Musical Kaleidoscope : They Might Be Giants & Laura Marling

My Musical Kaleidoscope!

The idea is:

  1. Friends, family and whoever throw out some album recommendations.
  2. I pick two, give them a spin and blog the result.

It’s a brand new record for 1990…

The first album to talk about is Flood by They Might Be Giants.

I’m resisting the urge to fill this blog entires with non sequiturs. For the uninitiated, They Might Be Giants are silly. Not silly in a Weird Al Yankovich parody-song kid of fashion. The correct word is absurd.

This album features..

  • a song where a person yells “Minimum wage! Yee hah!” and groovy lounge/coyboy music plays for 40 seconds and then it ends.
  • the tale of Particle Man, Universe man, Person Man and the particularly grumpy Triangle Man
  • a confusing song about a person who is either dead and hasn’t done anything they want … or is possibly not dead and has nothing they want to do (I think).
  • my personal favorite ‘We Want A Rock’. It correctly explains that everybody wants a rock to wind some string around and/or prosthetic foreheads to put on their real heads.

During that latter song I literally Laughed Out Loud.

“Welcome to Hell, here’s your accordion”

(Google that and see if you can find the Larson cartoon.)

The music for TMBG does feature accordions. I’ve never really seen myself as an accordion music fan. It’s not just this particularly member of the bellows-driven free-reed aerophone family that is an issue. The music simple is quite silly sounding.

There’s nasally singing which sometimes gets ramped up intentionally (see the ‘and’s in the middle of the song Dead). Also in the mix are a variety of guitars, some synthesiser beats/samples and other weird sounds (eg. the end of Hearing Aid).

However, at some point something clicked. I was convinced it was necessarily ‘good music’. Instead  was won over because it was fun and enjoyable music. There’s an infectious energy as it moves from one bizarre stylistic choice to another, all the while chattering along with strange tales of Sapphire Bullets of Love.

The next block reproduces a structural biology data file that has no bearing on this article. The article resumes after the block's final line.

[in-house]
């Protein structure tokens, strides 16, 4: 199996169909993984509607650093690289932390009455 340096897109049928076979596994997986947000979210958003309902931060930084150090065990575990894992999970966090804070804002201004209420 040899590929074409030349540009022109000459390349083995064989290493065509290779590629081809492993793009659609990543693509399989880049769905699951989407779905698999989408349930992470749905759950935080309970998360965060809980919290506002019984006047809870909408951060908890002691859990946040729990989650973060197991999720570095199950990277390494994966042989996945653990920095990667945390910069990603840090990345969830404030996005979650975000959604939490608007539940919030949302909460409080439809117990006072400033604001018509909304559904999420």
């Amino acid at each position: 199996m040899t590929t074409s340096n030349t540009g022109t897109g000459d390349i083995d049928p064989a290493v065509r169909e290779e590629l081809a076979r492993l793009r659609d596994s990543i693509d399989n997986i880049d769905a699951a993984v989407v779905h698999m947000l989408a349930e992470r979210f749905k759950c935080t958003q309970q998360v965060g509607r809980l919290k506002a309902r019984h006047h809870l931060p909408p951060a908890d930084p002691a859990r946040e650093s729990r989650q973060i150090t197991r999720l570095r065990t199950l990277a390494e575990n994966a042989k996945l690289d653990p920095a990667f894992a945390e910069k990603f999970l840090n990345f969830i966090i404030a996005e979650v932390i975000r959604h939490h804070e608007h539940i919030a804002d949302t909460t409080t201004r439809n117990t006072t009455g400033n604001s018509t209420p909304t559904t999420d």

The alternative Alternative music.

This was a great album to listen to. Firstly it opened my mind a bit on what music I can get enjoyment out of, cause I did really enjoy this album

Secondly, it reminded me of when albums like this got national airplay. During the 90s the boundaries of genre were a bit looser. In my mind, Alternative music wasn’t synonymous with Grunge, it was literally the alternative to the established genres. Heavy songs, silly songs, rude songs, retro songs, whatever songs. Alternative music could simply be a silly song about Istanbul not being Constantinople.

<Thomas takes off nostalgia glasses>

I Speak Because I Can : by Laura Marling

The first thing to say is there was a major time lapse between this sentance and the last. My ears decided they wanted to ache constantly and I had to quit all music for a few weeks. Things are more tolerable now so I’ve returned to finish off things.

So here we have Laura Marling. After several listens it’s undeniable that there’s talent on display here. The lyrics are crafted with the care of poetry. Laura sings with a high degree of control over the words. She curls around vowels, pinches words for effect and sings clearly at other times. The impression is that of highly skilled craft.

The most noteable feature about the singing is, to borrow a phrase from some other reviews, Laura sings with a “wisdom beyond her years“. The reason people say that is Laura sounds like she’s 40 (and I thought she was 40 when I first heard the album)  while in actuality she’s 20.

I had a problem.

This is the point in the review where you get to agree with me, or say I’m being a close-minded idiot.

Can a 20 year old sing convincingly about regret and world weariness?

Johnny Cash can sing Hurt in his dying months and it’s emotionally devastating… but could Justin Beiber pull it off? (hint: No)

Listening to this album I felt torn…

On one hand, it’s just about the music.

I’ve previously stated how little I care about lyrics. It’s the music that matters, right?. Melody, rhythm, texture, technique. So if Laura Marling sounds good (which she does), who cares if she’s 20 or 12.

On the other hand, music is a statement by the artist.

Lately though, I’ve felt a stronger connection to music (and Art in general) as a statement by the artist. Bob Dylan’s Blood On The Tracks, was made following his separation from his wife. NIN’s Year Zero in the midst of Bush-era America. In some cases an album can be seen within a given context. This can and often does affect our interpretation of it.

When Laura Marling sings “Never rode my bike down to the sea/ never quite figured out what I believe” I tend to think … well, you’re only 20… surely you’ve still got time?

Ok… but the lyrics in Heavy Metal are ridiculous… is this criticism a little unfair?

Well, sorta. Yes I love Heavy Metal and yes the lyrics are ridiculous (often undecipherable). It’s not a problem for me on a Metal album as lyrics are hardly ever the main drawcard. Instead there’s always a catch riff or absorbing texture that feel’s like it’s ‘the point‘ of the music. With this folk album, if I do wonder what’s the point if the 20 year old singer has very little life experience to back up the songs.